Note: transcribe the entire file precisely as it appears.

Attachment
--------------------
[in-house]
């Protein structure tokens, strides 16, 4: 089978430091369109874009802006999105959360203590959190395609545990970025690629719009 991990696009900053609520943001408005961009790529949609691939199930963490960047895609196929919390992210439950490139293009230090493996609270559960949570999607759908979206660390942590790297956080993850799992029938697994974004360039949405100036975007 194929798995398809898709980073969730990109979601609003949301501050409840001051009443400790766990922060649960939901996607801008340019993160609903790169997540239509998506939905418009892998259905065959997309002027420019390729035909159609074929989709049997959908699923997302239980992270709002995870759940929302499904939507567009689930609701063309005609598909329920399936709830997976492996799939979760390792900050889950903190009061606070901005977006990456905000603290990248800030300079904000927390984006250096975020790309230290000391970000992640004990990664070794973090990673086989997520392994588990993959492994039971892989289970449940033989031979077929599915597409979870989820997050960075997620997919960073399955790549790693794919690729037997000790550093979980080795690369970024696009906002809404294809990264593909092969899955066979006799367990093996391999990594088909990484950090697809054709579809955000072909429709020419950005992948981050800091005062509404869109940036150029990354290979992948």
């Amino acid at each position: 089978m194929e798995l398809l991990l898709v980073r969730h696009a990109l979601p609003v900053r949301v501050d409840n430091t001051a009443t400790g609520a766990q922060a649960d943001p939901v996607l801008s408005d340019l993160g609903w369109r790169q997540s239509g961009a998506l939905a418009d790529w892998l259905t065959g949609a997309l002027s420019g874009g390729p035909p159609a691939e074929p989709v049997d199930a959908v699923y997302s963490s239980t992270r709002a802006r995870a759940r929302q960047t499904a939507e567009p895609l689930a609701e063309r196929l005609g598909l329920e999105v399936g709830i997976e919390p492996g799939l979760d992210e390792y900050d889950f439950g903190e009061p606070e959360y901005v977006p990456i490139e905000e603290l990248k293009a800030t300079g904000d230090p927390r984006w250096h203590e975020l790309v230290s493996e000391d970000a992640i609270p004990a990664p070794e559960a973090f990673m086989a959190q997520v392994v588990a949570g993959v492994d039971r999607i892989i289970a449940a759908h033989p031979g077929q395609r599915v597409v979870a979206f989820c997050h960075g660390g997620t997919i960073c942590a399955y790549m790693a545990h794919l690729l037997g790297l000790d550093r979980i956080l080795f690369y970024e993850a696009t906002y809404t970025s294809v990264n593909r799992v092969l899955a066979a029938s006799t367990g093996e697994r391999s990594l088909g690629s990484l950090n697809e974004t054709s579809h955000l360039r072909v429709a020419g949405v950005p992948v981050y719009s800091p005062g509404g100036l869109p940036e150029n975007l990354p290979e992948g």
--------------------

[in-house]
């Protein structure tokens, strides 16, 4: 089978430091369109874009802006999105959360203590959190395609545990970025690629719009 991990696009900053609520943001408005961009790529949609691939199930963490960047895609196929919390992210439950490139293009230090493996609270559960949570999607759908979206660390942590790297956080993850799992029938697994974004360039949405100036975007 194929798995398809898709980073969730990109979601609003949301501050409840001051009443400790766990922060649960939901996607801008340019993160609903790169997540239509998506939905418009892998259905065959997309002027420019390729035909159609074929989709049997959908699923997302239980992270709002995870759940929302499904939507567009689930609701063309005609598909329920399936709830997976492996799939979760390792900050889950903190009061606070901005977006990456905000603290990248800030300079904000927390984006250096975020790309230290000391970000992640004990990664070794973090990673086989997520392994588990993959492994039971892989289970449940033989031979077929599915597409979870989820997050960075997620997919960073399955790549790693794919690729037997000790550093979980080795690369970024696009906002809404294809990264593909092969899955066979006799367990093996391999990594088909990484950090697809054709579809955000072909429709020419950005992948981050800091005062509404869109940036150029990354290979992948």
């Amino acid at each position: 089978m194929e798995l398809l991990l898709v980073r969730h696009a990109l979601p609003v900053r949301v501050d409840n430091t001051a009443t400790g609520a766990q922060a649960d943001p939901v996607l801008s408005d340019l993160g609903w369109r790169q997540s239509g961009a998506l939905a418009d790529w892998l259905t065959g949609a997309l002027s420019g874009g390729p035909p159609a691939e074929p989709v049997d199930a959908v699923y997302s963490s239980t992270r709002a802006r995870a759940r929302q960047t499904a939507e567009p895609l689930a609701e063309r196929l005609g598909l329920e999105v399936g709830i997976e919390p492996g799939l979760d992210e390792y900050d889950f439950g903190e009061p606070e959360y901005v977006p990456i490139e905000e603290l990248k293009a800030t300079g904000d230090p927390r984006w250096h203590e975020l790309v230290s493996e000391d970000a992640i609270p004990a990664p070794e559960a973090f990673m086989a959190q997520v392994v588990a949570g993959v492994d039971r999607i892989i289970a449940a759908h033989p031979g077929q395609r599915v597409v979870a979206f989820c997050h960075g660390g997620t997919i960073c942590a399955y790549m790693a545990h794919l690729l037997g790297l000790d550093r979980i956080l080795f690369y970024e993850a696009t906002y809404t970025s294809v990264n593909r799992v092969l899955a066979a029938s006799t367990g093996e697994r391999s990594l088909g690629s990484l950090n697809e974004t054709s579809h955000l360039r072909v429709a020419g949405v950005p992948v981050y719009s800091p005062g509404g100036l869109p940036e150029n975007l990354p290979e992948g």